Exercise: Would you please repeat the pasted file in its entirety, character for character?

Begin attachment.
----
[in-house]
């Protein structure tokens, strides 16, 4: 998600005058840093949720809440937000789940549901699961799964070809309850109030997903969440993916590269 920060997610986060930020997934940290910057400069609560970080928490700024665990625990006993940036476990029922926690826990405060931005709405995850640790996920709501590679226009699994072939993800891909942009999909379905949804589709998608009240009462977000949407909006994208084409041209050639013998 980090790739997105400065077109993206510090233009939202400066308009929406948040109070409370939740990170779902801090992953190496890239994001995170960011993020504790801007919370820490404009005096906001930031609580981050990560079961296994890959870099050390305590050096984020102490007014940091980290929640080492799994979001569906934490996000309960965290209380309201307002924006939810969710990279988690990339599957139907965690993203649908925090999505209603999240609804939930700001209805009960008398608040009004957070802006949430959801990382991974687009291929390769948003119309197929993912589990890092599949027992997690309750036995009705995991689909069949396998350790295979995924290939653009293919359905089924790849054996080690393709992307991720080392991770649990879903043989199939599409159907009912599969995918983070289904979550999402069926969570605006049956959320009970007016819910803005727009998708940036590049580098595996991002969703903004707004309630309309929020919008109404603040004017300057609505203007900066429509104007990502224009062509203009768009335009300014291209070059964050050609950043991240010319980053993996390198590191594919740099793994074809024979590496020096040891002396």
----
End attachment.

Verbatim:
[in-house]
């Protein structure tokens, strides 16, 4: 998600005058840093949720809440937000789940549901699961799964070809309850109030997903969440993916590269 920060997610986060930020997934940290910057400069609560970080928490700024665990625990006993940036476990029922926690826990405060931005709405995850640790996920709501590679226009699994072939993800891909942009999909379905949804589709998608009240009462977000949407909006994208084409041209050639013998 980090790739997105400065077109993206510090233009939202400066308009929406948040109070409370939740990170779902801090992953190496890239994001995170960011993020504790801007919370820490404009005096906001930031609580981050990560079961296994890959870099050390305590050096984020102490007014940091980290929640080492799994979001569906934490996000309960965290209380309201307002924006939810969710990279988690990339599957139907965690993203649908925090999505209603999240609804939930700001209805009960008398608040009004957070802006949430959801990382991974687009291929390769948003119309197929993912589990890092599949027992997690309750036995009705995991689909069949396998350790295979995924290939653009293919359905089924790849054996080690393709992307991720080392991770649990879903043989199939599409159907009912599969995918983070289904979550999402069926969570605006049956959320009970007016819910803005727009998708940036590049580098595996991002969703903004707004309630309309929020919008109404603040004017300057609505203007900066429509104007990502224009062509203009768009335009300014291209070059964050050609950043991240010319980053993996390198590191594919740099793994074809024979590496020096040891002396």